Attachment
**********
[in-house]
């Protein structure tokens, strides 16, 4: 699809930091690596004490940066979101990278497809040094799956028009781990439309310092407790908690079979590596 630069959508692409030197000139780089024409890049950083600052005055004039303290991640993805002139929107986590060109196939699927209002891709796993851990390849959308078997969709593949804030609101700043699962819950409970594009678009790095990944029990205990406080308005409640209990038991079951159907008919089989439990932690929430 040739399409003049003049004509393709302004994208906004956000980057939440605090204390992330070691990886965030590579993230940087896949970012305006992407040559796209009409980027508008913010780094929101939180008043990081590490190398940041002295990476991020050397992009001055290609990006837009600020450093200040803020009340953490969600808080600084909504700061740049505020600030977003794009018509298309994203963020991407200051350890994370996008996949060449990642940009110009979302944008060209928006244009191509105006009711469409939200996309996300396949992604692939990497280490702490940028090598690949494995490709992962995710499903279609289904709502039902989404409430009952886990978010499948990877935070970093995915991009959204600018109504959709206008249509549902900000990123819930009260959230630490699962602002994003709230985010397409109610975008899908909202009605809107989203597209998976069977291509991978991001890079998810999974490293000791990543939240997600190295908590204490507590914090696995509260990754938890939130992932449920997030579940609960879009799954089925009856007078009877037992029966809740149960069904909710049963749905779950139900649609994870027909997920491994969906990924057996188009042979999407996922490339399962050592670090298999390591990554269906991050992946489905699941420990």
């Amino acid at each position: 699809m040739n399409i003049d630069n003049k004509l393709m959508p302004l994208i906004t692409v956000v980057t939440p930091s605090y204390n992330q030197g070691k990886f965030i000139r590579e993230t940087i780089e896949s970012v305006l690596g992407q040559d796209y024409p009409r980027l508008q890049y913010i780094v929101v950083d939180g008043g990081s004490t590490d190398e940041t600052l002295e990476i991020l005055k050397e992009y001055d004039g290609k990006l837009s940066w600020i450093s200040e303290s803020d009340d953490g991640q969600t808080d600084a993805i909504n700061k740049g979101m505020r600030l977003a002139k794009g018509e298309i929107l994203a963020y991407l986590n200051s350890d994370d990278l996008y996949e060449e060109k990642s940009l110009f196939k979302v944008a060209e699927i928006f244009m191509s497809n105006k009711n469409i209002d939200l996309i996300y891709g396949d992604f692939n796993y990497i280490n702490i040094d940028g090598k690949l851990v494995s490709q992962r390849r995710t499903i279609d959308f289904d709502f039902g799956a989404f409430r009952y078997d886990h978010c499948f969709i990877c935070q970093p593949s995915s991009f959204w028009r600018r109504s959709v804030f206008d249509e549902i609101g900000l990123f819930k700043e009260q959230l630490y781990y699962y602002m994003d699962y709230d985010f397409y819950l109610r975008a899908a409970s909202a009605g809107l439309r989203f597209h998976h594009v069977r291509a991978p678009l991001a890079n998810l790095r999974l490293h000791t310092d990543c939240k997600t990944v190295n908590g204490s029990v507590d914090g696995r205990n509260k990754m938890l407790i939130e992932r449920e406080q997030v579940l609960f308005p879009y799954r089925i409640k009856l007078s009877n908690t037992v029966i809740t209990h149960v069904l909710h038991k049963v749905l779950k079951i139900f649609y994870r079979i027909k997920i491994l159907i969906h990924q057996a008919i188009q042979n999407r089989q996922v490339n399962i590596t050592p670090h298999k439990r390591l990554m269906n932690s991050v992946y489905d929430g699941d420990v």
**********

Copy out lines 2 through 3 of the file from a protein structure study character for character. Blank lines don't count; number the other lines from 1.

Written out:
């Protein structure tokens, strides 16, 4: 699809930091690596004490940066979101990278497809040094799956028009781990439309310092407790908690079979590596 630069959508692409030197000139780089024409890049950083600052005055004039303290991640993805002139929107986590060109196939699927209002891709796993851990390849959308078997969709593949804030609101700043699962819950409970594009678009790095990944029990205990406080308005409640209990038991079951159907008919089989439990932690929430 040739399409003049003049004509393709302004994208906004956000980057939440605090204390992330070691990886965030590579993230940087896949970012305006992407040559796209009409980027508008913010780094929101939180008043990081590490190398940041002295990476991020050397992009001055290609990006837009600020450093200040803020009340953490969600808080600084909504700061740049505020600030977003794009018509298309994203963020991407200051350890994370996008996949060449990642940009110009979302944008060209928006244009191509105006009711469409939200996309996300396949992604692939990497280490702490940028090598690949494995490709992962995710499903279609289904709502039902989404409430009952886990978010499948990877935070970093995915991009959204600018109504959709206008249509549902900000990123819930009260959230630490699962602002994003709230985010397409109610975008899908909202009605809107989203597209998976069977291509991978991001890079998810999974490293000791990543939240997600190295908590204490507590914090696995509260990754938890939130992932449920997030579940609960879009799954089925009856007078009877037992029966809740149960069904909710049963749905779950139900649609994870027909997920491994969906990924057996188009042979999407996922490339399962050592670090298999390591990554269906991050992946489905699941420990």
């Amino acid at each position: 699809m040739n399409i003049d630069n003049k004509l393709m959508p302004l994208i906004t692409v956000v980057t939440p930091s605090y204390n992330q030197g070691k990886f965030i000139r590579e993230t940087i780089e896949s970012v305006l690596g992407q040559d796209y024409p009409r980027l508008q890049y913010i780094v929101v950083d939180g008043g990081s004490t590490d190398e940041t600052l002295e990476i991020l005055k050397e992009y001055d004039g290609k990006l837009s940066w600020i450093s200040e303290s803020d009340d953490g991640q969600t808080d600084a993805i909504n700061k740049g979101m505020r600030l977003a002139k794009g018509e298309i929107l994203a963020y991407l986590n200051s350890d994370d990278l996008y996949e060449e060109k990642s940009l110009f196939k979302v944008a060209e699927i928006f244009m191509s497809n105006k009711n469409i209002d939200l996309i996300y891709g396949d992604f692939n796993y990497i280490n702490i040094d940028g090598k690949l851990v494995s490709q992962r390849r995710t499903i279609d959308f289904d709502f039902g799956a989404f409430r009952y078997d886990h978010c499948f969709i990877c935070q970093p593949s995915s991009f959204w028009r600018r109504s959709v804030f206008d249509e549902i609101g900000l990123f819930k700043e009260q959230l630490y781990y699962y602002m994003d699962y709230d985010f397409y819950l109610r975008a899908a409970s909202a009605g809107l439309r989203f597209h998976h594009v069977r291509a991978p678009l991001a890079n998810l790095r999974l490293h000791t310092d990543c939240k997600t990944v190295n908590g204490s029990v507590d914090g696995r205990n509260k990754m938890l407790i939130e992932r449920e406080q997030v579940l609960f308005p879009y799954r089925i409640k009856l007078s009877n908690t037992v029966i809740t209990h149960v069904l909710h038991k049963v749905l779950k079951i139900f649609y994870r079979i027909k997920i491994l159907i969906h990924q057996a008919i188009q042979n999407r089989q996922v490339n399962i590596t050592p670090h298999k439990r390591l990554m269906n932690s991050v992946y489905d929430g699941d420990v």